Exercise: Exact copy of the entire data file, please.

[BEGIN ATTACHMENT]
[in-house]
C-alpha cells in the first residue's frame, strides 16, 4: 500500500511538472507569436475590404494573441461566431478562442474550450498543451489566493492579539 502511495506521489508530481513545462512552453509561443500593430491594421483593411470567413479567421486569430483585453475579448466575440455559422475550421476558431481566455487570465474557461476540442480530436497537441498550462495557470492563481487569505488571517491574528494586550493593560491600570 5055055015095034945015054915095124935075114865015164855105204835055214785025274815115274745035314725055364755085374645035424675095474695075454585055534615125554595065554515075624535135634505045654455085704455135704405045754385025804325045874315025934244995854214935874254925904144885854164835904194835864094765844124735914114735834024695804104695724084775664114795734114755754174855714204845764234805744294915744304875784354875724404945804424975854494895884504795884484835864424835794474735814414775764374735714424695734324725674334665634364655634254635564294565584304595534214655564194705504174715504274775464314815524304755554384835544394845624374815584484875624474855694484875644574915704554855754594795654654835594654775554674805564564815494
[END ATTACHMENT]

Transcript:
[in-house]
C-alpha cells in the first residue's frame, strides 16, 4: 500500500511538472507569436475590404494573441461566431478562442474550450498543451489566493492579539 502511495506521489508530481513545462512552453509561443500593430491594421483593411470567413479567421486569430483585453475579448466575440455559422475550421476558431481566455487570465474557461476540442480530436497537441498550462495557470492563481487569505488571517491574528494586550493593560491600570 5055055015095034945015054915095124935075114865015164855105204835055214785025274815115274745035314725055364755085374645035424675095474695075454585055534615125554595065554515075624535135634505045654455085704455135704405045754385025804325045874315025934244995854214935874254925904144885854164835904194835864094765844124735914114735834024695804104695724084775664114795734114755754174855714204845764234805744294915744304875784354875724404945804424975854494895884504795884484835864424835794474735814414775764374735714424695734324725674334665634364655634254635564294565584304595534214655564194705504174715504274775464314815524304755554384835544394845624374815584484875624474855694484875644574915704554855754594795654654835594654775554674805564564815494